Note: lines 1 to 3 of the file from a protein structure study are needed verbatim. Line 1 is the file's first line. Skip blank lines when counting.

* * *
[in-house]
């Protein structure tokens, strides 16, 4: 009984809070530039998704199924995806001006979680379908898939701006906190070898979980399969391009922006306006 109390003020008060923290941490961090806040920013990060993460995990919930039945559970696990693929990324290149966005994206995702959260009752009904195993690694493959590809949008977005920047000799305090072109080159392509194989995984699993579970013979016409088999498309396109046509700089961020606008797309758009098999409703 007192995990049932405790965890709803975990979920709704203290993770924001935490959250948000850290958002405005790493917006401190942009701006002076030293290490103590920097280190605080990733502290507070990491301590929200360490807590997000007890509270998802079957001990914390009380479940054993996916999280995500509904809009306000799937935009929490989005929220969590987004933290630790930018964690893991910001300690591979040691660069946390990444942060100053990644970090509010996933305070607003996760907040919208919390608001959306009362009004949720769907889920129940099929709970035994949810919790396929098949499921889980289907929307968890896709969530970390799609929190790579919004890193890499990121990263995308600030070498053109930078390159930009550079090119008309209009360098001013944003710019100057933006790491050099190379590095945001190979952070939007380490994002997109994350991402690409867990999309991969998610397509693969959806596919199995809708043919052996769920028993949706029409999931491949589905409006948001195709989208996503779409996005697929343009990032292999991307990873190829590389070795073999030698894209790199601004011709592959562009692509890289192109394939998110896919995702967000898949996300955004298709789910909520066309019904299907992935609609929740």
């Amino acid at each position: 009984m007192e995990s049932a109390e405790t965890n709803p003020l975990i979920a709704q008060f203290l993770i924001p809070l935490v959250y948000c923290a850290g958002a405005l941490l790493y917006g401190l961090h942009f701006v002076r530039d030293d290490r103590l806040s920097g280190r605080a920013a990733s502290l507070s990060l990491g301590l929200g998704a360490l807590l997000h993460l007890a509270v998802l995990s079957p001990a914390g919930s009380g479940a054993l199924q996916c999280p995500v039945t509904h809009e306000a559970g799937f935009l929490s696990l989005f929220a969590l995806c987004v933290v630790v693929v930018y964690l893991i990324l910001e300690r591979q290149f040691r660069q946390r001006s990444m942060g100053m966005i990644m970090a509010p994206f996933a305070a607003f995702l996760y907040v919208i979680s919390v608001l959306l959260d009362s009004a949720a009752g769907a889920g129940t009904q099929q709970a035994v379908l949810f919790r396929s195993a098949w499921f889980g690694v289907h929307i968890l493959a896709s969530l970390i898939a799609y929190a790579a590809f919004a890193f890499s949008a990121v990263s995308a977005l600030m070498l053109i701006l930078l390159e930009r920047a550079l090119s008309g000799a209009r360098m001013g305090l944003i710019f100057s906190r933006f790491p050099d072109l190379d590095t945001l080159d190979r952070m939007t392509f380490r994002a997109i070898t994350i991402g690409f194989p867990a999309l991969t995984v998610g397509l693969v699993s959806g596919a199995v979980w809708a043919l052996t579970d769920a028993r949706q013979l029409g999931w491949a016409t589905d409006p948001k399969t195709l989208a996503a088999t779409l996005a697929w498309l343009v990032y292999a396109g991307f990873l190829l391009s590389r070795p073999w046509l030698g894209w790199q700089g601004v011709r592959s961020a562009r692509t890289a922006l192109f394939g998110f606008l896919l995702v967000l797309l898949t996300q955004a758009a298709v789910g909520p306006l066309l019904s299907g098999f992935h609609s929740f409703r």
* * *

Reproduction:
[in-house]
């Protein structure tokens, strides 16, 4: 009984809070530039998704199924995806001006979680379908898939701006906190070898979980399969391009922006306006 109390003020008060923290941490961090806040920013990060993460995990919930039945559970696990693929990324290149966005994206995702959260009752009904195993690694493959590809949008977005920047000799305090072109080159392509194989995984699993579970013979016409088999498309396109046509700089961020606008797309758009098999409703 007192995990049932405790965890709803975990979920709704203290993770924001935490959250948000850290958002405005790493917006401190942009701006002076030293290490103590920097280190605080990733502290507070990491301590929200360490807590997000007890509270998802079957001990914390009380479940054993996916999280995500509904809009306000799937935009929490989005929220969590987004933290630790930018964690893991910001300690591979040691660069946390990444942060100053990644970090509010996933305070607003996760907040919208919390608001959306009362009004949720769907889920129940099929709970035994949810919790396929098949499921889980289907929307968890896709969530970390799609929190790579919004890193890499990121990263995308600030070498053109930078390159930009550079090119008309209009360098001013944003710019100057933006790491050099190379590095945001190979952070939007380490994002997109994350991402690409867990999309991969998610397509693969959806596919199995809708043919052996769920028993949706029409999931491949589905409006948001195709989208996503779409996005697929343009990032292999991307990873190829590389070795073999030698894209790199601004011709592959562009692509890289192109394939998110896919995702967000898949996300955004298709789910909520066309019904299907992935609609929740």
């Amino acid at each position: 009984m007192e995990s049932a109390e405790t965890n709803p003020l975990i979920a709704q008060f203290l993770i924001p809070l935490v959250y948000c923290a850290g958002a405005l941490l790493y917006g401190l961090h942009f701006v002076r530039d030293d290490r103590l806040s920097g280190r605080a920013a990733s502290l507070s990060l990491g301590l929200g998704a360490l807590l997000h993460l007890a509270v998802l995990s079957p001990a914390g919930s009380g479940a054993l199924q996916c999280p995500v039945t509904h809009e306000a559970g799937f935009l929490s696990l989005f929220a969590l995806c987004v933290v630790v693929v930018y964690l893991i990324l910001e300690r591979q290149f040691r660069q946390r001006s990444m942060g100053m966005i990644m970090a509010p994206f996933a305070a607003f995702l996760y907040v919208i979680s919390v608001l959306l959260d009362s009004a949720a009752g769907a889920g129940t009904q099929q709970a035994v379908l949810f919790r396929s195993a098949w499921f889980g690694v289907h929307i968890l493959a896709s969530l970390i898939a799609y929190a790579a590809f919004a890193f890499s949008a990121v990263s995308a977005l600030m070498l053109i701006l930078l390159e930009r920047a550079l090119s008309g000799a209009r360098m001013g305090l944003i710019f100057s906190r933006f790491p050099d072109l190379d590095t945001l080159d190979r952070m939007t392509f380490r994002a997109i070898t994350i991402g690409f194989p867990a999309l991969t995984v998610g397509l693969v699993s959806g596919a199995v979980w809708a043919l052996t579970d769920a028993r949706q013979l029409g999931w491949a016409t589905d409006p948001k399969t195709l989208a996503a088999t779409l996005a697929w498309l343009v990032y292999a396109g991307f990873l190829l391009s590389r070795p073999w046509l030698g894209w790199q700089g601004v011709r592959s961020a562009r692509t890289a922006l192109f394939g998110f606008l896919l995702v967000l797309l898949t996300q955004a758009a298709v789910g909520p306006l066309l019904s299907g098999f992935h609609s929740f409703r």